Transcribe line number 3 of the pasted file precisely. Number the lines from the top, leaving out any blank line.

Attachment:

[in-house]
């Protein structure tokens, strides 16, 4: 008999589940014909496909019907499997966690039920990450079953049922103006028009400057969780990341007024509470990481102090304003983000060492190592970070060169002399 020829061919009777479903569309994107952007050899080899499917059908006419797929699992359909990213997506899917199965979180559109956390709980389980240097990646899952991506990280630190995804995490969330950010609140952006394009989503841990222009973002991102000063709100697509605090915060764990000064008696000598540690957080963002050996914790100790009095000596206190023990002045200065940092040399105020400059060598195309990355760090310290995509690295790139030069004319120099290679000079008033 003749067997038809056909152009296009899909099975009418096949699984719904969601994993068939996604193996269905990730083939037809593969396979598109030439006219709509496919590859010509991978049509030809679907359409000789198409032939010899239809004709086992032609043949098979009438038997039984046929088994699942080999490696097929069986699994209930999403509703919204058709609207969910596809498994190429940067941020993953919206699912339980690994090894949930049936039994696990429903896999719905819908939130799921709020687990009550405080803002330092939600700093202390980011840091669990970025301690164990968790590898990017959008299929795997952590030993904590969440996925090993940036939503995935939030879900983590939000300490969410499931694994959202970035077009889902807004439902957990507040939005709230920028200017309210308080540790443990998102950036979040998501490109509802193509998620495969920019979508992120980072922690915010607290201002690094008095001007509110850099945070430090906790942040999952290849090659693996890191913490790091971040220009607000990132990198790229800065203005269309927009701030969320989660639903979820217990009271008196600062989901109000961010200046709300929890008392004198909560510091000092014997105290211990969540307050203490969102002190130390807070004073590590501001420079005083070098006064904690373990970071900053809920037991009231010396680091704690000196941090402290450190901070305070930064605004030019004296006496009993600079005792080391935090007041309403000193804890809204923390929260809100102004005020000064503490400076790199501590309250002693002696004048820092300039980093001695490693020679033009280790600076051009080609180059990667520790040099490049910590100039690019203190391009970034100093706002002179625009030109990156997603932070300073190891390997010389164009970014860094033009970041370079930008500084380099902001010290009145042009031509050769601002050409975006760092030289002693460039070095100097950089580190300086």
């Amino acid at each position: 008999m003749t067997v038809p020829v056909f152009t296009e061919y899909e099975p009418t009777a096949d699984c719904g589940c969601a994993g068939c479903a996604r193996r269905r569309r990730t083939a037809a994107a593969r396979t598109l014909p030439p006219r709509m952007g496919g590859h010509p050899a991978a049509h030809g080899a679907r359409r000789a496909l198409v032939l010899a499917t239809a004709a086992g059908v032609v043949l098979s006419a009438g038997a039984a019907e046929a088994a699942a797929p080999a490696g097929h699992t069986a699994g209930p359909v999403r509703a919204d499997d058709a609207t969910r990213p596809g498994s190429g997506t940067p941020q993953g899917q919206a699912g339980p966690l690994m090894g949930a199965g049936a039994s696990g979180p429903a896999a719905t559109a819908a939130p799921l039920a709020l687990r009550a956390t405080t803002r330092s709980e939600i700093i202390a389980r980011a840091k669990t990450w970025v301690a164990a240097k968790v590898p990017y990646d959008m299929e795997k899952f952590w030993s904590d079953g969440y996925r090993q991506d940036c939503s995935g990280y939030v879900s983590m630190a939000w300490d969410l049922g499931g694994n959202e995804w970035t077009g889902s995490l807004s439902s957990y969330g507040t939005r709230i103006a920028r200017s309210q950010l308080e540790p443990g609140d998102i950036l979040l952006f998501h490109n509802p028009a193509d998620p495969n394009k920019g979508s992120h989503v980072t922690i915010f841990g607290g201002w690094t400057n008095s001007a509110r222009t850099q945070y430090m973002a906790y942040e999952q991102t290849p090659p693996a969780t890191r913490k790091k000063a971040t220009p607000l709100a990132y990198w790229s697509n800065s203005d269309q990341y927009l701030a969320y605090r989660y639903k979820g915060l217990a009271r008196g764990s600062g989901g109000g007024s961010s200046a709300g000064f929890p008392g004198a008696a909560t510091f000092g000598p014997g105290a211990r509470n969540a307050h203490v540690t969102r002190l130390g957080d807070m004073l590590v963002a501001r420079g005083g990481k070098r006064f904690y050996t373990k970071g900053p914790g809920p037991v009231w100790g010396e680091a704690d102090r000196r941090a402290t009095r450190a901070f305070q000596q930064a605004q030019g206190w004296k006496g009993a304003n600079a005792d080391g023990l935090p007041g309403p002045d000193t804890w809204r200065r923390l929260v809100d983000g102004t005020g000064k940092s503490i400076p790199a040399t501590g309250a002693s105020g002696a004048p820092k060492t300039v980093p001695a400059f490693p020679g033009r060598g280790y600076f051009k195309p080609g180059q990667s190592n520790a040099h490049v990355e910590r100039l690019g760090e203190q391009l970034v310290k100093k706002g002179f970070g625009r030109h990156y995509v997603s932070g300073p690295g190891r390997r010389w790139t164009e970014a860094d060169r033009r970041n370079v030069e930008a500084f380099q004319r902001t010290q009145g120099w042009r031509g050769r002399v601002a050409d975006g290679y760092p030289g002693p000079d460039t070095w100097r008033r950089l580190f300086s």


């Amino acid at each position: 008999m003749t067997v038809p020829v056909f152009t296009e061919y899909e099975p009418t009777a096949d699984c719904g589940c969601a994993g068939c479903a996604r193996r269905r569309r990730t083939a037809a994107a593969r396979t598109l014909p030439p006219r709509m952007g496919g590859h010509p050899a991978a049509h030809g080899a679907r359409r000789a496909l198409v032939l010899a499917t239809a004709a086992g059908v032609v043949l098979s006419a009438g038997a039984a019907e046929a088994a699942a797929p080999a490696g097929h699992t069986a699994g209930p359909v999403r509703a919204d499997d058709a609207t969910r990213p596809g498994s190429g997506t940067p941020q993953g899917q919206a699912g339980p966690l690994m090894g949930a199965g049936a039994s696990g979180p429903a896999a719905t559109a819908a939130p799921l039920a709020l687990r009550a956390t405080t803002r330092s709980e939600i700093i202390a389980r980011a840091k669990t990450w970025v301690a164990a240097k968790v590898p990017y990646d959008m299929e795997k899952f952590w030993s904590d079953g969440y996925r090993q991506d940036c939503s995935g990280y939030v879900s983590m630190a939000w300490d969410l049922g499931g694994n959202e995804w970035t077009g889902s995490l807004s439902s957990y969330g507040t939005r709230i103006a920028r200017s309210q950010l308080e540790p443990g609140d998102i950036l979040l952006f998501h490109n509802p028009a193509d998620p495969n394009k920019g979508s992120h989503v980072t922690i915010f841990g607290g201002w690094t400057n008095s001007a509110r222009t850099q945070y430090m973002a906790y942040e999952q991102t290849p090659p693996a969780t890191r913490k790091k000063a971040t220009p607000l709100a990132y990198w790229s697509n800065s203005d269309q990341y927009l701030a969320y605090r989660y639903k979820g915060l217990a009271r008196g764990s600062g989901g109000g007024s961010s200046a709300g000064f929890p008392g004198a008696a909560t510091f000092g000598p014997g105290a211990r509470n969540a307050h203490v540690t969102r002190l130390g957080d807070m004073l590590v963002a501001r420079g005083g990481k070098r006064f904690y050996t373990k970071g900053p914790g809920p037991v009231w100790g010396e680091a704690d102090r000196r941090a402290t009095r450190a901070f305070q000596q930064a605004q030019g206190w004296k006496g009993a304003n600079a005792d080391g023990l935090p007041g309403p002045d000193t804890w809204r200065r923390l929260v809100d983000g102004t005020g000064k940092s503490i400076p790199a040399t501590g309250a002693s105020g002696a004048p820092k060492t300039v980093p001695a400059f490693p020679g033009r060598g280790y600076f051009k195309p080609g180059q990667s190592n520790a040099h490049v990355e910590r100039l690019g760090e203190q391009l970034v310290k100093k706002g002179f970070g625009r030109h990156y995509v997603s932070g300073p690295g190891r390997r010389w790139t164009e970014a860094d060169r033009r970041n370079v030069e930008a500084f380099q004319r902001t010290q009145g120099w042009r031509g050769r002399v601002a050409d975006g290679y760092p030289g002693p000079d460039t070095w100097r008033r950089l580190f300086s």